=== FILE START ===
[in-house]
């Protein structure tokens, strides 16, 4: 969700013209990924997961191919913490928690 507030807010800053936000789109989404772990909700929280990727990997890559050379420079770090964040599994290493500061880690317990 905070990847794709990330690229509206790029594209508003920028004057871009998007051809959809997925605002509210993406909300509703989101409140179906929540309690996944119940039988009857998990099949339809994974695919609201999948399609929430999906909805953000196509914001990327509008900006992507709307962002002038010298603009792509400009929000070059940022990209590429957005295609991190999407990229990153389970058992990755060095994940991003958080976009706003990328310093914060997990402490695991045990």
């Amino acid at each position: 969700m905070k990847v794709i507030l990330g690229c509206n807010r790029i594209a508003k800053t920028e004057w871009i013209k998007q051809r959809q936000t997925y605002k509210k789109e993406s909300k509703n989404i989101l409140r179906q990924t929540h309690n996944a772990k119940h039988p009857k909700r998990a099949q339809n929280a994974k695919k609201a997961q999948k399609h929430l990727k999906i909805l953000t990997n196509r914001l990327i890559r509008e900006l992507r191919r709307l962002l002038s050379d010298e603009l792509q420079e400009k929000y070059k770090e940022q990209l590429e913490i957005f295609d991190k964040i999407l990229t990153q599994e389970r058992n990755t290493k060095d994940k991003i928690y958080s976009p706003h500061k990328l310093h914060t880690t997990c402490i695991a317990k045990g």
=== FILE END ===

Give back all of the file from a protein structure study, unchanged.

[in-house]
């Protein structure tokens, strides 16, 4: 969700013209990924997961191919913490928690 507030807010800053936000789109989404772990909700929280990727990997890559050379420079770090964040599994290493500061880690317990 905070990847794709990330690229509206790029594209508003920028004057871009998007051809959809997925605002509210993406909300509703989101409140179906929540309690996944119940039988009857998990099949339809994974695919609201999948399609929430999906909805953000196509914001990327509008900006992507709307962002002038010298603009792509400009929000070059940022990209590429957005295609991190999407990229990153389970058992990755060095994940991003958080976009706003990328310093914060997990402490695991045990």
């Amino acid at each position: 969700m905070k990847v794709i507030l990330g690229c509206n807010r790029i594209a508003k800053t920028e004057w871009i013209k998007q051809r959809q936000t997925y605002k509210k789109e993406s909300k509703n989404i989101l409140r179906q990924t929540h309690n996944a772990k119940h039988p009857k909700r998990a099949q339809n929280a994974k695919k609201a997961q999948k399609h929430l990727k999906i909805l953000t990997n196509r914001l990327i890559r509008e900006l992507r191919r709307l962002l002038s050379d010298e603009l792509q420079e400009k929000y070059k770090e940022q990209l590429e913490i957005f295609d991190k964040i999407l990229t990153q599994e389970r058992n990755t290493k060095d994940k991003i928690y958080s976009p706003h500061k990328l310093h914060t880690t997990c402490i695991a317990k045990g």